If Julia Roberts filmed a movie in Yellowstone National Park, they would call it Eat, Sleep and Poop. Because that's how you feel when you're this close to nature; it's very basic. Of course, you can't touch anything or you'd burn off your hands. Many of the attractions have a warning sign of a kid jumping up startled because he fell into a scorching and boiling ground pit while his sister looks on horrified, hand clasped over her mouth.
We got up at 5:30, threw on some semblance of layering and teetered out into the darkness. Scraped frost from the windshield with a credit card. Shivering, pulled out onto the dark road. There was no traffic anywhere. Stopped to shoot a few mule deer (photo above) and again to catch an Elk running across a field and bugling.
All of your senses are engaged in Yellowstone. Your eyes behold thermal pools shimmering in golds, greens, orange and red. The sky is a brilliant blue, so blue that if your eyes were that shade, nobody could ever stop staring at you because they are that hypnotic. There are hundreds of shades of white.
The air smells like a mix of fresh asphalt, pine and sulfur. Decomposed granite crushes under your feet. You can hear the boards in the boardwalks creek. Water gurgles, bubbles, splashes and roars. Ravens caw; you can hear chickadee-dee-dee-dee. Bugling elk can wake you at night.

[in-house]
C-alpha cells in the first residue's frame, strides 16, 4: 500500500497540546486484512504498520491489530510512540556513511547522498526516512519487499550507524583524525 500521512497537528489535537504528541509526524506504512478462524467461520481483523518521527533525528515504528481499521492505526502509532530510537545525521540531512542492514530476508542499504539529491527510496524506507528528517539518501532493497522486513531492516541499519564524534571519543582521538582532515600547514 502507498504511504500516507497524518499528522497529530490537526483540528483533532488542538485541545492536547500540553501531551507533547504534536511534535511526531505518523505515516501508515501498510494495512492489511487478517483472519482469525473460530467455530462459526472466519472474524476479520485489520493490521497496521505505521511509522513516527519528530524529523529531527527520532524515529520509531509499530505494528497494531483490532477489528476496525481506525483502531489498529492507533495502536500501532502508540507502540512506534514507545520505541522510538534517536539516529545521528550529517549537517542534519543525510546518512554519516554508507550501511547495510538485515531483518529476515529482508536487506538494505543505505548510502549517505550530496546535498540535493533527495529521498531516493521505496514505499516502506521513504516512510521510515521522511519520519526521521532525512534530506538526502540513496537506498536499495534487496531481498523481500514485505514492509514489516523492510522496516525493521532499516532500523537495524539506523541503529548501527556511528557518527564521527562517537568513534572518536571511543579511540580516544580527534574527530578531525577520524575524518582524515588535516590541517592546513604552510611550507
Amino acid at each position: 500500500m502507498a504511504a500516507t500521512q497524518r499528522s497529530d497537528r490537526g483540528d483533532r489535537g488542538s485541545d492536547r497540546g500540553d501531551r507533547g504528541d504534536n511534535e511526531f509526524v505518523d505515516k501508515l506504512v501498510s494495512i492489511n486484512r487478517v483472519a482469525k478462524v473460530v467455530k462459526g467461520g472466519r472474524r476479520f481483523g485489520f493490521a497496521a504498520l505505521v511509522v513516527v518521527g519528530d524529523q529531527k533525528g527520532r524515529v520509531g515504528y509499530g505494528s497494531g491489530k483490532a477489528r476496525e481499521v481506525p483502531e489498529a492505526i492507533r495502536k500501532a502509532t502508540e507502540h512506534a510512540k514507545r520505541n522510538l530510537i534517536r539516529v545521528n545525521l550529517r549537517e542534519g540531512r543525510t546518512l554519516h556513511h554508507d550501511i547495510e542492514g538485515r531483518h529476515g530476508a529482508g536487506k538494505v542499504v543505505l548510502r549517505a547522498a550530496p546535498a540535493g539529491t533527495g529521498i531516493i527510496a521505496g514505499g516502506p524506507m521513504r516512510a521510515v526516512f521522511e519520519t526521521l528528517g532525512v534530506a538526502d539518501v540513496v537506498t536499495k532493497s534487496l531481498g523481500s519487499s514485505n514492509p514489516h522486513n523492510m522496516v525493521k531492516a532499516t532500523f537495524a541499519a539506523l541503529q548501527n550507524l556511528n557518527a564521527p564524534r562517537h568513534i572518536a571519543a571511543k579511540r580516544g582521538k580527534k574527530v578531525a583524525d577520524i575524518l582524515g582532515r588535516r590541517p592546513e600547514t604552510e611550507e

Many treats are available made with a local favorite, huckleberry: ice cream, jam and lollipops. Bison short ribs are tender, the meat falls from the bone, and it's delicious as long as you don't think about where it comes from.
We arrived at Artist Point in the Canyon at 8:30, and there was not a soul in the parking lot. It was 33 degrees. Of course, I had left my down jacket back at Old Faithful Inn. But I had my 3 layers on, plus my husband's hat. He says a hat keeps you 30% warmer. I think he made up that number. We had intended to catch a rainbow across the falls. But there was no rainbow. I hopped about in circles with my hands stuck in my pockets for about 10 minutes. Just as a busload of Japanese visitors screamed into the parking lot, I headed back to the car. I came out every 15 minutes to see if a rainbow had appeared. By 11 AM we left in search of more photo opportunities.
Below you will see photos of Artist Point, Yellowstone River, the Canyon, and a bugling elk.
Photos: Elizabeth Weintraub